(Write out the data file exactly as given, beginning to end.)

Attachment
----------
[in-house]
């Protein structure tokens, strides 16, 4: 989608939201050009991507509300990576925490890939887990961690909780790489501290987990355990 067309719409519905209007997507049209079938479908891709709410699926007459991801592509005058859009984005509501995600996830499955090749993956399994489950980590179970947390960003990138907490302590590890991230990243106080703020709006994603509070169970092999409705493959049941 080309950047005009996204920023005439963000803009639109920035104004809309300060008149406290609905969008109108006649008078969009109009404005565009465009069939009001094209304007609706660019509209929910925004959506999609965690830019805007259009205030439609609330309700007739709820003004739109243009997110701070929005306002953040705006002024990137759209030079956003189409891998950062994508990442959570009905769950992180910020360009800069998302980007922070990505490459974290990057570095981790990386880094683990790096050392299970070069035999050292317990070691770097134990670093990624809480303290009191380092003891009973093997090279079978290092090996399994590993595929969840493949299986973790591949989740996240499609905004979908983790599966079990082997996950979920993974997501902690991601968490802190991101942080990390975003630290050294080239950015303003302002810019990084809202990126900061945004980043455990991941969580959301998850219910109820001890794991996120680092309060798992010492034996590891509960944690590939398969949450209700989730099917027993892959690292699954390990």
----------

[in-house]
């Protein structure tokens, strides 16, 4: 989608939201050009991507509300990576925490890939887990961690909780790489501290987990355990 067309719409519905209007997507049209079938479908891709709410699926007459991801592509005058859009984005509501995600996830499955090749993956399994489950980590179970947390960003990138907490302590590890991230990243106080703020709006994603509070169970092999409705493959049941 080309950047005009996204920023005439963000803009639109920035104004809309300060008149406290609905969008109108006649008078969009109009404005565009465009069939009001094209304007609706660019509209929910925004959506999609965690830019805007259009205030439609609330309700007739709820003004739109243009997110701070929005306002953040705006002024990137759209030079956003189409891998950062994508990442959570009905769950992180910020360009800069998302980007922070990505490459974290990057570095981790990386880094683990790096050392299970070069035999050292317990070691770097134990670093990624809480303290009191380092003891009973093997090279079978290092090996399994590993595929969840493949299986973790591949989740996240499609905004979908983790599966079990082997996950979920993974997501902690991601968490802190991101942080990390975003630290050294080239950015303003302002810019990084809202990126900061945004980043455990991941969580959301998850219910109820001890794991996120680092309060798992010492034996590891509960944690590939398969949450209700989730099917027993892959690292699954390990």